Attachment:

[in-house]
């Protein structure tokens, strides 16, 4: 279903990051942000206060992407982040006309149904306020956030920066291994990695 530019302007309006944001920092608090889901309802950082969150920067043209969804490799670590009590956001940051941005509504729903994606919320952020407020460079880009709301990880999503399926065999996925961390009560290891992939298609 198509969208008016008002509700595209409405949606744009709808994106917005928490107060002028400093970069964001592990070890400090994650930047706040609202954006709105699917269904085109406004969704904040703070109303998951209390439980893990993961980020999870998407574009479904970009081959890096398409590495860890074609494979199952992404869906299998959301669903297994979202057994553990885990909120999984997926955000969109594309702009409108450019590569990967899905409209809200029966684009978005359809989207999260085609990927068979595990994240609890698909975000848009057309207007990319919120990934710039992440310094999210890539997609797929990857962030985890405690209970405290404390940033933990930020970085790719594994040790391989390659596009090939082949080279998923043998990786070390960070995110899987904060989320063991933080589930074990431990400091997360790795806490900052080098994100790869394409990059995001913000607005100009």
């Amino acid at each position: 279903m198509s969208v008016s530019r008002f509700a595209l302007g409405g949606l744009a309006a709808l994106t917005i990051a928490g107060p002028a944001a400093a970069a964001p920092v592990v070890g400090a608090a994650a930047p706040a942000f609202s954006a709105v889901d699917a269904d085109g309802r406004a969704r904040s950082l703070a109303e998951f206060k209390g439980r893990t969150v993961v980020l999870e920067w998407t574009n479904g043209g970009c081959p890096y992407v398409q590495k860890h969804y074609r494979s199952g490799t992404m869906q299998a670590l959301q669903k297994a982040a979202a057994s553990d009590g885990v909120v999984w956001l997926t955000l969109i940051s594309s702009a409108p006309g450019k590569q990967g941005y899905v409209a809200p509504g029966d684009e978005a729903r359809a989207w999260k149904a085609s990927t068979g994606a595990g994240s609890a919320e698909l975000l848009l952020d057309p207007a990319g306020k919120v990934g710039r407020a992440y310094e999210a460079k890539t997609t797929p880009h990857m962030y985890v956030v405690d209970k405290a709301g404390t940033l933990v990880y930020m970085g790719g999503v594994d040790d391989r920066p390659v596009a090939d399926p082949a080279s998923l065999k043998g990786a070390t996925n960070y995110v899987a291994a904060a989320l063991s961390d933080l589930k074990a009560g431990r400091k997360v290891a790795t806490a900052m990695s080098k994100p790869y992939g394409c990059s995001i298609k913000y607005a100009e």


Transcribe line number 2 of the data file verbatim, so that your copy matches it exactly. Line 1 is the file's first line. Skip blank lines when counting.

């Protein structure tokens, strides 16, 4: 279903990051942000206060992407982040006309149904306020956030920066291994990695 530019302007309006944001920092608090889901309802950082969150920067043209969804490799670590009590956001940051941005509504729903994606919320952020407020460079880009709301990880999503399926065999996925961390009560290891992939298609 198509969208008016008002509700595209409405949606744009709808994106917005928490107060002028400093970069964001592990070890400090994650930047706040609202954006709105699917269904085109406004969704904040703070109303998951209390439980893990993961980020999870998407574009479904970009081959890096398409590495860890074609494979199952992404869906299998959301669903297994979202057994553990885990909120999984997926955000969109594309702009409108450019590569990967899905409209809200029966684009978005359809989207999260085609990927068979595990994240609890698909975000848009057309207007990319919120990934710039992440310094999210890539997609797929990857962030985890405690209970405290404390940033933990930020970085790719594994040790391989390659596009090939082949080279998923043998990786070390960070995110899987904060989320063991933080589930074990431990400091997360790795806490900052080098994100790869394409990059995001913000607005100009």